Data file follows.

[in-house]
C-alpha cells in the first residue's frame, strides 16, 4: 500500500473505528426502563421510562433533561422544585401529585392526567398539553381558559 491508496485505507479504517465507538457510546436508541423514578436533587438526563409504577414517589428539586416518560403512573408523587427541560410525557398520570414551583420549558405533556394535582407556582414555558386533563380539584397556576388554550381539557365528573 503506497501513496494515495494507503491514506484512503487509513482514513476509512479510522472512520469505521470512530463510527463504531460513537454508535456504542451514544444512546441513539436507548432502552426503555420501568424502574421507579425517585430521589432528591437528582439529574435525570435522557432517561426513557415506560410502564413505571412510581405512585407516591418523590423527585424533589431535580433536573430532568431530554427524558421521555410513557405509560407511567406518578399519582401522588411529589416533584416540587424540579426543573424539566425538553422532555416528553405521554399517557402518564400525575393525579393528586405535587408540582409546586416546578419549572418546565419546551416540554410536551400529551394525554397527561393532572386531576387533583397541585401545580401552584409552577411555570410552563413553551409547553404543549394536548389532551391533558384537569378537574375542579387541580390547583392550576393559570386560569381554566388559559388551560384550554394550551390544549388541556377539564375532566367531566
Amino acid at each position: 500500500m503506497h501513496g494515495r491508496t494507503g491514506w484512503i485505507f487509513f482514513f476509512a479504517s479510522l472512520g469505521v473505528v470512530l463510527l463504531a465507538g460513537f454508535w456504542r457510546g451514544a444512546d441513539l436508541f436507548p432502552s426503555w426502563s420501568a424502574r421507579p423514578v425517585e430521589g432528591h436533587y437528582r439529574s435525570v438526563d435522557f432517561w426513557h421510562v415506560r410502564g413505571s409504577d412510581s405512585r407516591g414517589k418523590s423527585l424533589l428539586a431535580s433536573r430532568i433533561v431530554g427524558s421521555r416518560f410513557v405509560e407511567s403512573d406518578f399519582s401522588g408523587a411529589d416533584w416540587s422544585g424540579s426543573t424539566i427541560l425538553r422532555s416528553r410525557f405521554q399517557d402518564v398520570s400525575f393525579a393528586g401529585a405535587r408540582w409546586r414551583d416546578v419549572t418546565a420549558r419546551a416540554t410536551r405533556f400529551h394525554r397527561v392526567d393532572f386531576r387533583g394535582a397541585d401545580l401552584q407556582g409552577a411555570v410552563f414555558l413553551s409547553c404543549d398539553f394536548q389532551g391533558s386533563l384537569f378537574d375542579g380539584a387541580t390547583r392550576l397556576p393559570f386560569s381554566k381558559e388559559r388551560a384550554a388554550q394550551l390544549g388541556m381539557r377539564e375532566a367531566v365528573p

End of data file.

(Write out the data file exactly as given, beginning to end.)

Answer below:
[in-house]
C-alpha cells in the first residue's frame, strides 16, 4: 500500500473505528426502563421510562433533561422544585401529585392526567398539553381558559 491508496485505507479504517465507538457510546436508541423514578436533587438526563409504577414517589428539586416518560403512573408523587427541560410525557398520570414551583420549558405533556394535582407556582414555558386533563380539584397556576388554550381539557365528573 503506497501513496494515495494507503491514506484512503487509513482514513476509512479510522472512520469505521470512530463510527463504531460513537454508535456504542451514544444512546441513539436507548432502552426503555420501568424502574421507579425517585430521589432528591437528582439529574435525570435522557432517561426513557415506560410502564413505571412510581405512585407516591418523590423527585424533589431535580433536573430532568431530554427524558421521555410513557405509560407511567406518578399519582401522588411529589416533584416540587424540579426543573424539566425538553422532555416528553405521554399517557402518564400525575393525579393528586405535587408540582409546586416546578419549572418546565419546551416540554410536551400529551394525554397527561393532572386531576387533583397541585401545580401552584409552577411555570410552563413553551409547553404543549394536548389532551391533558384537569378537574375542579387541580390547583392550576393559570386560569381554566388559559388551560384550554394550551390544549388541556377539564375532566367531566
Amino acid at each position: 500500500m503506497h501513496g494515495r491508496t494507503g491514506w484512503i485505507f487509513f482514513f476509512a479504517s479510522l472512520g469505521v473505528v470512530l463510527l463504531a465507538g460513537f454508535w456504542r457510546g451514544a444512546d441513539l436508541f436507548p432502552s426503555w426502563s420501568a424502574r421507579p423514578v425517585e430521589g432528591h436533587y437528582r439529574s435525570v438526563d435522557f432517561w426513557h421510562v415506560r410502564g413505571s409504577d412510581s405512585r407516591g414517589k418523590s423527585l424533589l428539586a431535580s433536573r430532568i433533561v431530554g427524558s421521555r416518560f410513557v405509560e407511567s403512573d406518578f399519582s401522588g408523587a411529589d416533584w416540587s422544585g424540579s426543573t424539566i427541560l425538553r422532555s416528553r410525557f405521554q399517557d402518564v398520570s400525575f393525579a393528586g401529585a405535587r408540582w409546586r414551583d416546578v419549572t418546565a420549558r419546551a416540554t410536551r405533556f400529551h394525554r397527561v392526567d393532572f386531576r387533583g394535582a397541585d401545580l401552584q407556582g409552577a411555570v410552563f414555558l413553551s409547553c404543549d398539553f394536548q389532551g391533558s386533563l384537569f378537574d375542579g380539584a387541580t390547583r392550576l397556576p393559570f386560569s381554566k381558559e388559559r388551560a384550554a388554550q394550551l390544549g388541556m381539557r377539564e375532566a367531566v365528573p